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City takes next step toward GSU City Campus expansion

Council approves agreement with the university

City takes next step toward GSU City Campus expansion

City takes next step toward GSU City Campus expansion

The City of Statesboro and Georgia So...


    Councilmen finalized the City of Statesboro’s share of a deal to partner with Georgia Southern University for a possible expansion of the downtown City Campus and Entrepreneur Zone, E-Zone, during a meeting held Tuesday at City Hall.
    Council voted unanimously to approve a Memorandum of Understanding regarding a planned fabrication and business incubation center that would be added to the university’s current location on East Main Street.
    The agreed-upon memorandum sets terms for a partnership between the city and university, if the pair are awarded a nearly $1 million grant to be issued by the U.S. Economic Development Administration. The deal is contingent on receiving grant funds, which are donated to programs throughout the country that help drive entrepreneurship and job creation.
    “This is truly a university and city partnership,” said Dr. Charles Patterson, the vice president of research and economic development at Georgia Southern. “The mission of the grant funding is to build upon the preincubation facilities currently located at the E-Zone, to really make this a full business incubation facility —which means dedicated offices, dedicated office suites for companies, access to our Bureau for Business Research and Economic Development and more robust incubation opportunities.”
    Business incubation facilities are designed to promote economic growth, offering programs that support the development of entrepreneurial companies through access to various resources and services.
    City Council agreed in May to move forward, along with Georgia Southern, in the grant application process to find funding for the expansion.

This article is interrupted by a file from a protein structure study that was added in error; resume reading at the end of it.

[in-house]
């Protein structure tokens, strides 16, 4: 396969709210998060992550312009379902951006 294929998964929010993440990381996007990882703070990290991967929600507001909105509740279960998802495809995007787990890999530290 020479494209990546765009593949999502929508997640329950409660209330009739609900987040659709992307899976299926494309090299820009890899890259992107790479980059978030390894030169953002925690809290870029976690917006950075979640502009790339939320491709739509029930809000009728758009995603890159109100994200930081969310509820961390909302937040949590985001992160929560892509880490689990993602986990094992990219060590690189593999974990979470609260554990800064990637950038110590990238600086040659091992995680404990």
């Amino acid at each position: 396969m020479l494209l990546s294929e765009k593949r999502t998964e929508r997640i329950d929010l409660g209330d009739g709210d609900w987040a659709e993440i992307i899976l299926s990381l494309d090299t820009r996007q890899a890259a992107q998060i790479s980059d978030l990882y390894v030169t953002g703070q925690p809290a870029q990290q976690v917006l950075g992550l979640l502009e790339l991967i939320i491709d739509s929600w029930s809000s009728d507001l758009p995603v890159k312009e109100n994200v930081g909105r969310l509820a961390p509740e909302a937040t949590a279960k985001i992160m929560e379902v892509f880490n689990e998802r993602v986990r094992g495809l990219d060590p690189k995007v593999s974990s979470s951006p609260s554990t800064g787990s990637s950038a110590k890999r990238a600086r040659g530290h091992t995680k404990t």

Tuesday’s memorandum states that the City of Statesboro would pay Georgia Southern $50,000 per year, for three years, to help fund costs of operation and maintenance of the downtown facilities — which include improvements to the current City Campus location and renovation of the recently acquired former Yard and Haus building that sits nearby.
    “EDA funding would help renovate the two downtown buildings,” Patterson said. “One of those buildings would house an innovation part of the incubator — a fabrication laboratory. That facility would offer 3D printing capabilities, IT and computing services, and other types of activities that our students may be involved in — whether it’s in therapeutics and engineering, building medical devices, or looking at mobile applications and other IT applications.”
    The tradeoff for the city’s monetary contribution, councilmen say, is the potential economic development made possible by the incubation services and laboratories.
    “Bringing entrepreneurs here, starting them off in Statesboro, is good for the city. It’s all about economic development,” Councilman John Riggs said. “I believe this is a win-win for Georgia Southern University and the City of Statesboro. This is will be a state-of-the-art facility where anyone with an idea for some type of business will be able to go downtown and have access to the resources they need.”
    Patterson said the goal of the incubator would be to allow students, faculty and members of the community the opportunity to create and build a successful business.
    He said university representatives have experienced “good communication with principle people at EDA” and hope the grant application will succeed.
    “What better way to improve the business environment in the city than to cultivate home-grown businesses from the ground up?” Councilman Phil Boyum said. “Someone wanting to get their business off the ground can come to downtown Statesboro and receive expertise from Georgia Southern’s business department, engineering department and small business development experts all in one place. It is something that this area sorely needs and will make Statesboro and Bulloch County a better place.”
    Said Councilman Will Britt: “This is a great opportunity to take advantage of funds while splitting risks, and it keeps Georgia Southern downtown, which has been a goal of mine. We are looking forward to the working with Georgia Southern on the project, and I’m hoping that we see many great ideas emerge from the facilities.”
    If, for some reason, the fabrication lab and incubator concept doesn’t prove successful over time, Britt said, “then we’ve at least used federal monies to upgrade a building that someone else can use. We need this kind of space available for economic development.”
   
    Jeff Harrison may be reached at (912) 489-9454.

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